Men of Blue Cross
, 55min, polOmeU
Above all, BLEKITNY KRZYZ is a tragic reminder of the considerable loss to international film history represented by the premature death of Andrzej Munk, one of the foremost cinematic poets and innovators of the Polish People’s Republic. Trained as a documentary filmmaker, Munk carried his passion for the real into his first fiction feature with typical intensity. BLEKITNY KRZYZ is ostensibly a straightforward celebration of the bravery of Polish partisan forces, more specifically the mountain rangers that went by the name of the Blue Cross and patrolled the Tatra Mountains on the border between Poland and Slovakia. At some point close to the end of the war, a partisan hospital behind enemy lines on the Slovak side finds itself threatened by an imminent German attack. The Blue Cross comes to the rescue, transporting incapacitated Slovak partisans to safe haven in Poland. Munk complicates this tale of international antifascist solidarity by introducing two original elements to the mix. His partisan skiers are not professional actors, but rather professional mountaineers, some of them even former members of the Blue Cross, as such granting the film an unparalleled level of documentary authenticity. Furthermore, in his attempt to reconstruct Operation Tatra Mountain Rescue and in a manner that would make Werner Herzog proud, Munk pushed his experienced cast and crew through the breathtakingly beautiful and treacherous mountain passes for real, delivering extraordinary images of true courage.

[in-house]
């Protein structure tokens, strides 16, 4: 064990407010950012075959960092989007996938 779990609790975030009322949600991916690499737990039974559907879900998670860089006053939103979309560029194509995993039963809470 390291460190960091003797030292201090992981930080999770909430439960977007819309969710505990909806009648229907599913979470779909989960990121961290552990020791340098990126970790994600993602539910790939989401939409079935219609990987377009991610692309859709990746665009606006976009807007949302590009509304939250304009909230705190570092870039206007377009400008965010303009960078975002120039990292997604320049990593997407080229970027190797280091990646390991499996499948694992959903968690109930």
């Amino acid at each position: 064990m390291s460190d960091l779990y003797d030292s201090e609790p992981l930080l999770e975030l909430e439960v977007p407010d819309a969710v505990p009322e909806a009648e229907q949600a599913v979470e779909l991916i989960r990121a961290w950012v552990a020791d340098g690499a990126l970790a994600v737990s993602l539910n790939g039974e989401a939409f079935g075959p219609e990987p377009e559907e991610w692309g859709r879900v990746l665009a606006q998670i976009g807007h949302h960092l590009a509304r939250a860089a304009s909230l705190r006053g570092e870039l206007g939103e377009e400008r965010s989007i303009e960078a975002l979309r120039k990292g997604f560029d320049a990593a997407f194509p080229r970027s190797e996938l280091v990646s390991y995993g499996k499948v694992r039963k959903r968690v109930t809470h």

In the presence of Kristaq Mitro and Elena Kadare.
Mit NUSJA DHE SHTETRRETHIMI